Objective: To assess provider and client acceptance of health department-delivered HIV partner services (PS) delivered in clinical and community settings.
Methods: In 2006, New York city (NYC) formed the HIV field services unit (FSU), staffed with experienced sexually transmitted disease intervention specialists (DIS). DIS were stationed at 8 large hospitals to assist clinical providers and their HIV-positive patients with PS in areas with high rates of delayed HIV diagnoses and HIV-related mortality. We surveyed providers (self-administered questionnaire) and clients (staff-administered) to examine provider and patients as well as patients' HIV-exposed partners' acceptance of and concerns regarding PS.
Results: Response rates were as follows: 63% (132/211) providers; 90% (492/544) patients who accepted PS; 73% (16/22) patients who declined PS; 83% (139/168) partners who received notification; and 81% (25/31) partners who declined notification. Most providers felt the DIS focus and expert skills in PS was beneficial to providers (87%) and clients (89%). Most patients (91%) had a positive or neutral attitude about the health department-delivered PS. Most providers reported no disadvantage to DIS providing PS (69%); their most commonly cited (24%) concern was potential patient confusion about the roles of providers versus DIS. Patients' most common concerns were the intrusive nature of the interviews and the length of the interview (50/492, 20%). The partners wanted to know who named them (32/139, 23%).
Conclusions: Health department-delivered PS by DIS in clinical and community settings was acceptable to providers, HIV-infected patients, and HIV-exposed partners. Overall, our survey showed strong provider and client support for this approach.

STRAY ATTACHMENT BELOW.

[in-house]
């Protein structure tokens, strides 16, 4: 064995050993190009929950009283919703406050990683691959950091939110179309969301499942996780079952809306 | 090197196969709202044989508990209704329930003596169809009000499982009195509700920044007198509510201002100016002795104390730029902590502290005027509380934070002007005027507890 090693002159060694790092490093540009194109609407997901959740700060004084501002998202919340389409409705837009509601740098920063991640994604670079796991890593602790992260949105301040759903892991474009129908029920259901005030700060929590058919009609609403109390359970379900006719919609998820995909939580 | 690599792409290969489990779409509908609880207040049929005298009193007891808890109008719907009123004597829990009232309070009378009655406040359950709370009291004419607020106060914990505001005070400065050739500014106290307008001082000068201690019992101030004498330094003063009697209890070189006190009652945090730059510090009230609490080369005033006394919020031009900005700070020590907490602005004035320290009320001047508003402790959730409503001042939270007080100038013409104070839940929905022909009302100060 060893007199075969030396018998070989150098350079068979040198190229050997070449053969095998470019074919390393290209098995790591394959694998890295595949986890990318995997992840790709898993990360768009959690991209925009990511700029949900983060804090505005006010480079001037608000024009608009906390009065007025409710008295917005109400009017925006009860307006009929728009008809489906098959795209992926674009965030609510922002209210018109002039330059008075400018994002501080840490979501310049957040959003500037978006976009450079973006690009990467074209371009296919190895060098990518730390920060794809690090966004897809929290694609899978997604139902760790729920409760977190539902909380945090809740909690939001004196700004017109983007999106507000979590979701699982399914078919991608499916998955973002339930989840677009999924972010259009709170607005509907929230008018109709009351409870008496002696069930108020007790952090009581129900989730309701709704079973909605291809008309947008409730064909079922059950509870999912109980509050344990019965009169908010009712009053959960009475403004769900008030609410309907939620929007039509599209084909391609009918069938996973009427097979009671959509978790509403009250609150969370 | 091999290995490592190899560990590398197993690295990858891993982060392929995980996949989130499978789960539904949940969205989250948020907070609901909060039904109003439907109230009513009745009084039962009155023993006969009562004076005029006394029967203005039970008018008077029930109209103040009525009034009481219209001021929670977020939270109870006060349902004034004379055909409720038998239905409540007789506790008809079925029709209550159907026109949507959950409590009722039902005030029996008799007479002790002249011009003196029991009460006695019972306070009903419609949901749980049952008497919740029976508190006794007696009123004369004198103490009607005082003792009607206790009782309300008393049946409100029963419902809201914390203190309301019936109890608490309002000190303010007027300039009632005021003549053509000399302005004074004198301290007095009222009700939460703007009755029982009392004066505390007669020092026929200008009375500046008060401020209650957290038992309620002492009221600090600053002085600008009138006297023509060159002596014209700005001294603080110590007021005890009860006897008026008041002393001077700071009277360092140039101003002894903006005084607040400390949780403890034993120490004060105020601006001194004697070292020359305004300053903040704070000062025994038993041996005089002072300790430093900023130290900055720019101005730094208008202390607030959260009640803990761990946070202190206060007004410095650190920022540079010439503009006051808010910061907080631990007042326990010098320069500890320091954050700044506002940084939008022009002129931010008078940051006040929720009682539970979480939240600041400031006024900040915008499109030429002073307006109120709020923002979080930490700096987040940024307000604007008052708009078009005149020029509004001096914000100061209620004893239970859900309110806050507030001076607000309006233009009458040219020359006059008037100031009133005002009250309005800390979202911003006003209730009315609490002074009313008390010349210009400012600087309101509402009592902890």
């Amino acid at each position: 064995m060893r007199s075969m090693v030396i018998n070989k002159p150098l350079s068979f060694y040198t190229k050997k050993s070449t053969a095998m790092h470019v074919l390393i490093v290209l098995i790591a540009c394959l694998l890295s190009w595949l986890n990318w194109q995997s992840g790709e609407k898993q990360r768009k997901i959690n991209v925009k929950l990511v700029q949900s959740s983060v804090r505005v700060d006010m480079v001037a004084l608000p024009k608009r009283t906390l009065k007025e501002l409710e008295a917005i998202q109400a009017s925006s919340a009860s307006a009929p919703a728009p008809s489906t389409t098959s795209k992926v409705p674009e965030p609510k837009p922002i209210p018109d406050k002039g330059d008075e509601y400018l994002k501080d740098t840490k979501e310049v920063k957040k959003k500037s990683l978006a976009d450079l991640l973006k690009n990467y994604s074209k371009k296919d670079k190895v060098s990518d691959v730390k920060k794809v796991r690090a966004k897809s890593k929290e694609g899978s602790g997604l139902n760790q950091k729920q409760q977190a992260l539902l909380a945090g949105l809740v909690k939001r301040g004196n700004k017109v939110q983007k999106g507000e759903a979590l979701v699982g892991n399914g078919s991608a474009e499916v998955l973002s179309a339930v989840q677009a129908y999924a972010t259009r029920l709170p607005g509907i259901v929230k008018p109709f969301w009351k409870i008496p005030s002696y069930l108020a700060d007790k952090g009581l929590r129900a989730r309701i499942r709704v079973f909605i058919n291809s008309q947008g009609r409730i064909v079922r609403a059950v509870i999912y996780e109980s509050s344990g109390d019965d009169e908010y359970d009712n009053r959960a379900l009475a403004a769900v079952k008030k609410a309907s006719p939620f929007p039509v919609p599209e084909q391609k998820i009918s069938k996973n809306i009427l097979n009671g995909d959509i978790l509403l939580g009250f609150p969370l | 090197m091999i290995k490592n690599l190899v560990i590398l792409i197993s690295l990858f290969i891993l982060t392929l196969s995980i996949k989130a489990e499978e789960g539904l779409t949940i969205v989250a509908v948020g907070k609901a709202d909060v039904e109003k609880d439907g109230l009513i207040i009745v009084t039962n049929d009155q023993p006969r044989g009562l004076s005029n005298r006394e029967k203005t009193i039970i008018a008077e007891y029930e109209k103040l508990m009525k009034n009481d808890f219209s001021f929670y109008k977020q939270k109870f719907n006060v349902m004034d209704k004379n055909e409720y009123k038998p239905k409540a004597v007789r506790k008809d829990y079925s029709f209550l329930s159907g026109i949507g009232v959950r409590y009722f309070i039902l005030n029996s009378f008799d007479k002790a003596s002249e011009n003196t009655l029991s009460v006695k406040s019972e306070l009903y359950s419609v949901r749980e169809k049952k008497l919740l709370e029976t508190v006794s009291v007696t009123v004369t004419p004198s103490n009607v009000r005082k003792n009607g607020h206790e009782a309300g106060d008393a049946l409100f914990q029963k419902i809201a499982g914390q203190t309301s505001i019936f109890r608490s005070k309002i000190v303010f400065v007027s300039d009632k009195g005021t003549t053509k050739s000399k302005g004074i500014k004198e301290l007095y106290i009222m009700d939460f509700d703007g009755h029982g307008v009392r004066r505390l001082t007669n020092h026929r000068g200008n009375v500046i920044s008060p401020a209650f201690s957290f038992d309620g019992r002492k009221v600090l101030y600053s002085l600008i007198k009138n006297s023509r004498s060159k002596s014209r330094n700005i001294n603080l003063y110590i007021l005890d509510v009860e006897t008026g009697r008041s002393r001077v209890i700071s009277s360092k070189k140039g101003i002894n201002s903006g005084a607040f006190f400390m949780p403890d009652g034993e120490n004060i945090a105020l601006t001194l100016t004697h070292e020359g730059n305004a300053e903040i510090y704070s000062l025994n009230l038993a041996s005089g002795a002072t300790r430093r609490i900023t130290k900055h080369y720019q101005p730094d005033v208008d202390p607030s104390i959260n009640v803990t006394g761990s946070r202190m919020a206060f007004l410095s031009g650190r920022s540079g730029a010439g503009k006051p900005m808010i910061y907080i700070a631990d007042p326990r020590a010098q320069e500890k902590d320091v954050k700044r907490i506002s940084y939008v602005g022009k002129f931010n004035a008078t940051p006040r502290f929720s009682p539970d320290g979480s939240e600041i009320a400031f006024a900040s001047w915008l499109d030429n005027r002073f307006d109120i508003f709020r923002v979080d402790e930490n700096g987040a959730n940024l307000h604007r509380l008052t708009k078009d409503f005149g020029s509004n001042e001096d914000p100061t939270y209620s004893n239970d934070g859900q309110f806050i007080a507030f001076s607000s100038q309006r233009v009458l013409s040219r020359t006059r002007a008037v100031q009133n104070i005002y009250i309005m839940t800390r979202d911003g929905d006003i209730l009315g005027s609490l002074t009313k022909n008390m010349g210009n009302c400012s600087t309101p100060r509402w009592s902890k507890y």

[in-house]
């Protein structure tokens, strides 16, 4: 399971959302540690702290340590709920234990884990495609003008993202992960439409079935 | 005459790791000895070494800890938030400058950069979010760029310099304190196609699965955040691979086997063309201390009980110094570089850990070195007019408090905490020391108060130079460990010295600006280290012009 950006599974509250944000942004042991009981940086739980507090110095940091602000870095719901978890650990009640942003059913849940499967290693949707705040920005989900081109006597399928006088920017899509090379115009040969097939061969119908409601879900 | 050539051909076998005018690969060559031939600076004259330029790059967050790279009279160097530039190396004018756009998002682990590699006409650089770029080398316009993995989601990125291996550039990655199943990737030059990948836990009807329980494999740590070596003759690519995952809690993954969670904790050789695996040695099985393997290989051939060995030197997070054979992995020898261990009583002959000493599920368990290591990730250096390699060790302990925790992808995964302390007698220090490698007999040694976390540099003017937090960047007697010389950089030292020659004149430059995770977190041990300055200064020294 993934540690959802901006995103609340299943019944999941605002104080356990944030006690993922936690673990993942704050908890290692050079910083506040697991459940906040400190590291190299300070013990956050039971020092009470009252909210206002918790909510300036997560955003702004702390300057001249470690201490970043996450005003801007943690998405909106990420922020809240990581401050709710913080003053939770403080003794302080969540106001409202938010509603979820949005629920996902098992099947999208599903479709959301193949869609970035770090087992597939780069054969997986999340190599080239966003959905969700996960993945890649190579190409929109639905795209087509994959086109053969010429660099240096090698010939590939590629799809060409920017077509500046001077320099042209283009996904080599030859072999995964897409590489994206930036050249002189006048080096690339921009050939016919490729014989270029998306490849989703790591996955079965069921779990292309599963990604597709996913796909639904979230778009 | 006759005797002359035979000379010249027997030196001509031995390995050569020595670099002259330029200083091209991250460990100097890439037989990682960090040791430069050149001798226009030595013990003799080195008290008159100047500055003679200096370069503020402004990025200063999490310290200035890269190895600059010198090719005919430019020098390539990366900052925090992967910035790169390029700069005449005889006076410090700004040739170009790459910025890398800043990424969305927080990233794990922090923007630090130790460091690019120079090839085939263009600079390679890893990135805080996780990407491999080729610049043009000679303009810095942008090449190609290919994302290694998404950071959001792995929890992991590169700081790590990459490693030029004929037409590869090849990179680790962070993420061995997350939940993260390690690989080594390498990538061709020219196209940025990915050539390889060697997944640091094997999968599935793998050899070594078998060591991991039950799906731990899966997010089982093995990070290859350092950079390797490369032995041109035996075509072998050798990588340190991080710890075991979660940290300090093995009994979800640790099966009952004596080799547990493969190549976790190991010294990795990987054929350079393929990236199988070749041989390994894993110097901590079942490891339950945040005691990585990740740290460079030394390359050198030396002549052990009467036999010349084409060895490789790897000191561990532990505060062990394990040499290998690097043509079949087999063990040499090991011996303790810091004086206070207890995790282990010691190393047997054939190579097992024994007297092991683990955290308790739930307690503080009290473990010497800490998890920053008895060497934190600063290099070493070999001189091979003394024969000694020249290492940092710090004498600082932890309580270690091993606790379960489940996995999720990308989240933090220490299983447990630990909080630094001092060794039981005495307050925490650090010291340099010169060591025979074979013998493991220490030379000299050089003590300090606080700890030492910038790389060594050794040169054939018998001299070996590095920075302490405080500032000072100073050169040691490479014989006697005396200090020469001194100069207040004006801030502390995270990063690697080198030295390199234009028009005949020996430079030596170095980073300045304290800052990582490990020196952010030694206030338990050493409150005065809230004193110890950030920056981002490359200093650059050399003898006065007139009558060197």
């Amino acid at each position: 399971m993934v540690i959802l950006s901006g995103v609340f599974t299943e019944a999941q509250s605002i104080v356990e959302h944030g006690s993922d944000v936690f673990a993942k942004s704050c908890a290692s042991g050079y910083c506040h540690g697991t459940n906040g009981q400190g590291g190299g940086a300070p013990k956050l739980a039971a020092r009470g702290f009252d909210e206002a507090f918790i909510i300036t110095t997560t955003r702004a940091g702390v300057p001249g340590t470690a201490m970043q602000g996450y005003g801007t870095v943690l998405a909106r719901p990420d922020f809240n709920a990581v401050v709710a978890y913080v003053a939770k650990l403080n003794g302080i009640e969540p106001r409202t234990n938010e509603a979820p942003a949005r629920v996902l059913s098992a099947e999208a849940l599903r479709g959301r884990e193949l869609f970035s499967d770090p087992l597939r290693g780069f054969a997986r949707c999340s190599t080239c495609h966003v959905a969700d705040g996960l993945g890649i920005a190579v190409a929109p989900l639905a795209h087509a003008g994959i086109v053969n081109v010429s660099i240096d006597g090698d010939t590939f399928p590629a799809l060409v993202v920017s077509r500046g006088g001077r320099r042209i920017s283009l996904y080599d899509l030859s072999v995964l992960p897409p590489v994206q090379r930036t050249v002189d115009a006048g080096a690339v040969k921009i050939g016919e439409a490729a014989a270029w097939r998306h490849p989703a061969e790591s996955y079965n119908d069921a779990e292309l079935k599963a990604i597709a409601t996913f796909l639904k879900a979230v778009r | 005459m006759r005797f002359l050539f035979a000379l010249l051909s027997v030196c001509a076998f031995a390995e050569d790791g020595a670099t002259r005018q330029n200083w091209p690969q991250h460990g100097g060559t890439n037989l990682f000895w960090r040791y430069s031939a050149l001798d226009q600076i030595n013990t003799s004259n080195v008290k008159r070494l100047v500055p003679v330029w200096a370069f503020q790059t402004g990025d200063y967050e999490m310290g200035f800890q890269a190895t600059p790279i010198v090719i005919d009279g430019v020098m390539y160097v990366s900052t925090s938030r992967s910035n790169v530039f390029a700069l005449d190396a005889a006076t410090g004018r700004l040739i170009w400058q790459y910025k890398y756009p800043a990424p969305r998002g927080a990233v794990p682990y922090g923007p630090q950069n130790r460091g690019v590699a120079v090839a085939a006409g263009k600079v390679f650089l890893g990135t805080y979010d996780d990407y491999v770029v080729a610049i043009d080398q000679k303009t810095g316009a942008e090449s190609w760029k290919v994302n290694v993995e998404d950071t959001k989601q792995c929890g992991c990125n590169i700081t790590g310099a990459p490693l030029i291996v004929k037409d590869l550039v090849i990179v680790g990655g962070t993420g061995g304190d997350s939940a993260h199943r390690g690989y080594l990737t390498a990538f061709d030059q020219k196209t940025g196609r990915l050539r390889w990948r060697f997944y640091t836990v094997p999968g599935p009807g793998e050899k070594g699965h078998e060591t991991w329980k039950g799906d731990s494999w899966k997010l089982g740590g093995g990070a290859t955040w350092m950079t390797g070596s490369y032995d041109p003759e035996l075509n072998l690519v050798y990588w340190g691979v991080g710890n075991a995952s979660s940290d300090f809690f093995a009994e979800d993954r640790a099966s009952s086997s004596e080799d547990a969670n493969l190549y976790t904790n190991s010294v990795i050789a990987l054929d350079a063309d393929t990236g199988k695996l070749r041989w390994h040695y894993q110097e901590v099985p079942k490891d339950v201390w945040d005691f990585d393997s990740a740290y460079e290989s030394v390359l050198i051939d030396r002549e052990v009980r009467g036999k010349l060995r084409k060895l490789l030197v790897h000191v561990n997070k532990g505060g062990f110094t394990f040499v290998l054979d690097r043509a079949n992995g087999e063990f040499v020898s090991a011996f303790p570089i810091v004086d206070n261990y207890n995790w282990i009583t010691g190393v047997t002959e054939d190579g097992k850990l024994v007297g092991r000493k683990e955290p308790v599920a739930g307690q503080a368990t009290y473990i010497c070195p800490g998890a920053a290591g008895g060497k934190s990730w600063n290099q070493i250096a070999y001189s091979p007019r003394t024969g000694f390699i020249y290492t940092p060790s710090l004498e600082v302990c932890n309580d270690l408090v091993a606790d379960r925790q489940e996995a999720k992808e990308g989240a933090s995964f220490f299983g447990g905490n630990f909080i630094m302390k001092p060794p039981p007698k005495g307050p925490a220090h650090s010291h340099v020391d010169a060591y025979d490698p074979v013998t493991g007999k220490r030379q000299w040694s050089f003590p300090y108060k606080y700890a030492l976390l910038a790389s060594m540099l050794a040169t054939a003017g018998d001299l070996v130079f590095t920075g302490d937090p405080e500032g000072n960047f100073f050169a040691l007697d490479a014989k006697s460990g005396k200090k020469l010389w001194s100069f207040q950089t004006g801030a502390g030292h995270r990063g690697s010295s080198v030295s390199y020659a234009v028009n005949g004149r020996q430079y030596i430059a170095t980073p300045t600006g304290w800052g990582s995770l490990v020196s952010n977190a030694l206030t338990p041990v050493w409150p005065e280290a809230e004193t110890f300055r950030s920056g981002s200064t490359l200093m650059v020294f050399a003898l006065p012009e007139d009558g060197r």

A survey of HIV medical provider, HIV-infected patients, and HIV-exposed partners in New York city found broad acceptance of health department-assisted HIV partner notification.
From the Bureau of HIV Prevention and Control, New York City Department of Health and Mental Hygiene, New York, New York.
The authors thank Kyle Bernstein, Charu Jain, and Tamar Renaud for their constructive feedback in developing the data collection instruments. The author also thank R. Elliott Churchill, Tracy Agerton, and Adey Tsega for their useful advice in preparing the manuscript and Christal Taylor for her administrative assistance. The authors are grateful to all the Field Services Unit staff for their dedication and hard work in implementing this initiative and their daily contribution toward reducing HIV transmission in New York City.
C.-C. N. Udeagu conceived and directed the study, assisted in drafting the data collection instruments and prepared the manuscript. A. Bocour designed first draft of the instruments, performed statistical analyses, and contributed to the revision of the manuscript. I. Gale participated in data collection, data entry, and assisted with the exploratory data analysis. E. Begier reviewed the draft documents and provided critical input and guidance.
Correspondence: Chi-Chi N. Udeagu, MPH, Director, Field Services Unit, Epidemiology and Field Services Program, Bureau of HIV/AIDS Prevention and Control NYC Department of Health and Mental Hygiene, 346 Broadway, Room 707A, CN-44, New York, New York 10013. E-mail: email@example.com.
Received for publication July 16, 2009, and accepted December 15, 2009.